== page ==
It’s time to reimagine our relationship with carbon, the element most critical to life on Earth — and yet now increasingly demonized as the main chemical culprit in accelerated climate change. This was the overriding conclusion I took away from the Carbon Productivity Basecamp in June (#ReimagineCarbon).
What is “carbon productivity”? It involves generating radically greater economic, social and environmental value from the carbon we use, whether it comes from “durable,” “living” or “fugitive” sources.
Bill McDonough nicely frames the new language of carbon, distinguishing between three types:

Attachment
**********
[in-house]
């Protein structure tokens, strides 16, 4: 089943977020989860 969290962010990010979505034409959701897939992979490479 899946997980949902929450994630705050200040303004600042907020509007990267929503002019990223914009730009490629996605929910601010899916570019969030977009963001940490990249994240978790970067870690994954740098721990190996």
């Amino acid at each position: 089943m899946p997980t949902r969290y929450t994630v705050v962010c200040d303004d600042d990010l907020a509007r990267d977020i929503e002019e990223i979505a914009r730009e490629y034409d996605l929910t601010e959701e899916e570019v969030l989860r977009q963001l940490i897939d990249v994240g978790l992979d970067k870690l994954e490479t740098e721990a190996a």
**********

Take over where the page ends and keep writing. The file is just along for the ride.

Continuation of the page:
• Living carbon: “organic, flowing in biological cycles, providing fresh food, healthy forests and fertile soil; something we want to cultivate and grow.”
• Durable carbon: “locked in stable solids such as coal and limestone or recyclable polymers that are used and reused; ranges from reusable fibers like paper and cloth to building and infrastructure elements that can last for generations and then be reused.”
• Fugitive carbon: which “has ended up somewhere unwanted and can be toxic; includes carbon dioxide released into the atmosphere by burning fossil fuels, ‘waste to energy’ plants, methane leaks, deforestation, much industrial agriculture and urban development.”